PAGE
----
Geijsen N, Koenderman L, Coffer PJ (2001) Specificity in cytokine signal transduction: lessons learned from the IL-3/IL-5/GM-CSF receptor family. Cytokine Growth Factor Rev 12:19–25CrossRefPubMedGoogle Scholar
  8. 8.
    McCubrey JA, Steelman LS, Hoyle PE et al (1998) Differential abilities of activated Raf oncoproteins to abrogate cytokine dependency, prevent apoptosis and induce autocrine growth factor synthesis in human hematopoietic cells. Leukemia 12:1903–1929CrossRefPubMedGoogle Scholar
  9. 9.
    Kratz CP, Schubbert S, Bollag G et al (2006) Germline mutations in components of the Ras signaling pathway in Noonan syndrome and related disorders. Cell Cycle 5:1607–1611CrossRefPubMedGoogle Scholar
  10. 10.
    Mercer KE, Pritchard CA (2003) Raf proteins and cancer: B-Raf is identified as a mutational target. Biochim Biophys Acta 1653:25–40PubMedGoogle Scholar
  11. 11.
    Downward J (2003) Targeting RAS signalling pathways in cancer therapy. Nat Rev Cancer 3:11–22CrossRefPubMedGoogle Scholar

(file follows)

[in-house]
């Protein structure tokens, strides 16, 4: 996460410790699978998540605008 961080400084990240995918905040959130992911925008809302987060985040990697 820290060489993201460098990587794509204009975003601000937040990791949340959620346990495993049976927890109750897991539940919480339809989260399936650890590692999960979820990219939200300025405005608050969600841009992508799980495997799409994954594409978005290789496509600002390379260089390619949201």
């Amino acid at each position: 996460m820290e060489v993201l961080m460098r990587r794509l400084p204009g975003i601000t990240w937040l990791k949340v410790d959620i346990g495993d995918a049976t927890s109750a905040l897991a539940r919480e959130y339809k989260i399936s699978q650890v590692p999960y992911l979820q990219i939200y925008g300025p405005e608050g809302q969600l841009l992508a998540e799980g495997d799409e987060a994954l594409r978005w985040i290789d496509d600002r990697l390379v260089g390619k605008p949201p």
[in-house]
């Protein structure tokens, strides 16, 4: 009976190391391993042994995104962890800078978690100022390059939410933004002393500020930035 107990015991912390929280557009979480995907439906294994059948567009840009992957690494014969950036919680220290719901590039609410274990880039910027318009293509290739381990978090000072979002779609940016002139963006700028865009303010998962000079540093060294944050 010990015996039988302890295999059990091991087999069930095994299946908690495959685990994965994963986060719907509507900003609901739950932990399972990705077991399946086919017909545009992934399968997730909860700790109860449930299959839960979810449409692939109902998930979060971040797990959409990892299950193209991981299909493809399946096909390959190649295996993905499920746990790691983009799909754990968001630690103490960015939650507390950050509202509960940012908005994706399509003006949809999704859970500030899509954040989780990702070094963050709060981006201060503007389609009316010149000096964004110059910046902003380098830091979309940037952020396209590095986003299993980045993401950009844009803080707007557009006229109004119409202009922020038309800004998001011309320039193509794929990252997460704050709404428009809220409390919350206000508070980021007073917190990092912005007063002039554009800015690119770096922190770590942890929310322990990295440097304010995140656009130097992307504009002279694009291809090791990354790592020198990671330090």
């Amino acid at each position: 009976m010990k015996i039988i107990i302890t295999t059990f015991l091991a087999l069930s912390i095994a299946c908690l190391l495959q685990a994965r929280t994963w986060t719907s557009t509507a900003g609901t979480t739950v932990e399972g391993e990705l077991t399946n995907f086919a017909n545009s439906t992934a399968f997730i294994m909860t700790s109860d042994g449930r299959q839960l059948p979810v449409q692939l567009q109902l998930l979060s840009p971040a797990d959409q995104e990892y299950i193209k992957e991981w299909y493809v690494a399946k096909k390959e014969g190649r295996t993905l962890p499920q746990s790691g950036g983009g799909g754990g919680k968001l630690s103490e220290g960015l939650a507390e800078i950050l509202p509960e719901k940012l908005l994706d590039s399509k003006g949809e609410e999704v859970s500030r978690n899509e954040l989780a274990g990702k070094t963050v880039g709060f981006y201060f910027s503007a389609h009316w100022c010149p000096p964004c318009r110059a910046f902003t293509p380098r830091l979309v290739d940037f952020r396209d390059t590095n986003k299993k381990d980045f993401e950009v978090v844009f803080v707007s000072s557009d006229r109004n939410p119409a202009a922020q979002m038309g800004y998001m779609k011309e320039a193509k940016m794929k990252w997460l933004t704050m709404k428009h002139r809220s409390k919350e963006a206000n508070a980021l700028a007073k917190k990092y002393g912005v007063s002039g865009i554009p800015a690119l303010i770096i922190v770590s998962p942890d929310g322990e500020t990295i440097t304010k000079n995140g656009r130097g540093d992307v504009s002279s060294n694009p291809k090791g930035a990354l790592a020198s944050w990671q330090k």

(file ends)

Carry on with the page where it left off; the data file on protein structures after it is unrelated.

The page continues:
12. 12.
    Yang SH, Whitmarsh AJ, Davis RJ et al (1998) Differential targeting of MAP kinases to the ETS-domain transcription factor Elk-1. EMBO J 17:1740–1749CrossRefPubMedPubMedCentralGoogle Scholar
  13. 13.
    Sharrocks AD, Yang SH, Galanis A (2000) Docking domains and substrate-specificity determination for MAP kinases. Trends Biochem Sci 25:448–453CrossRefPubMedGoogle Scholar
  14. 14.
    Smith JA, Poteet-Smith CE, Malarkey K et al (1999) Identification of an extracellular signal-regulated kinase (ERK) docking site in ribosomal S6 kinase, a sequence critical for activation by ERK in vivo. J Biol Chem 274:2893–2898CrossRefPubMedGoogle Scholar
  15. 15.
    Biondi RM, Nebreda AR (2003) Signalling specificity of Ser/Thr protein kinases through docking-site-mediated interactions. Biochem J 372:1–13CrossRefPubMedPubMedCentralGoogle Scholar
  16. 16.
    Jacobs D, Glossip D, Xing H et al (1999) Multiple docking sites on substrate proteins form a modular system that mediates recognition by ERK MAP kinase. Genes Dev 13:163–175CrossRefPubMedPubMedCentralGoogle Scholar
  17. 17.
    Zhan XL, Guan KL (1999) A specific protein-protein interaction accounts for the in vivo substrate selectivity of Ptp3 towards the Fus3 MAP kinase. Genes Dev 13:2811–2827CrossRefPubMedPubMedCentralGoogle Scholar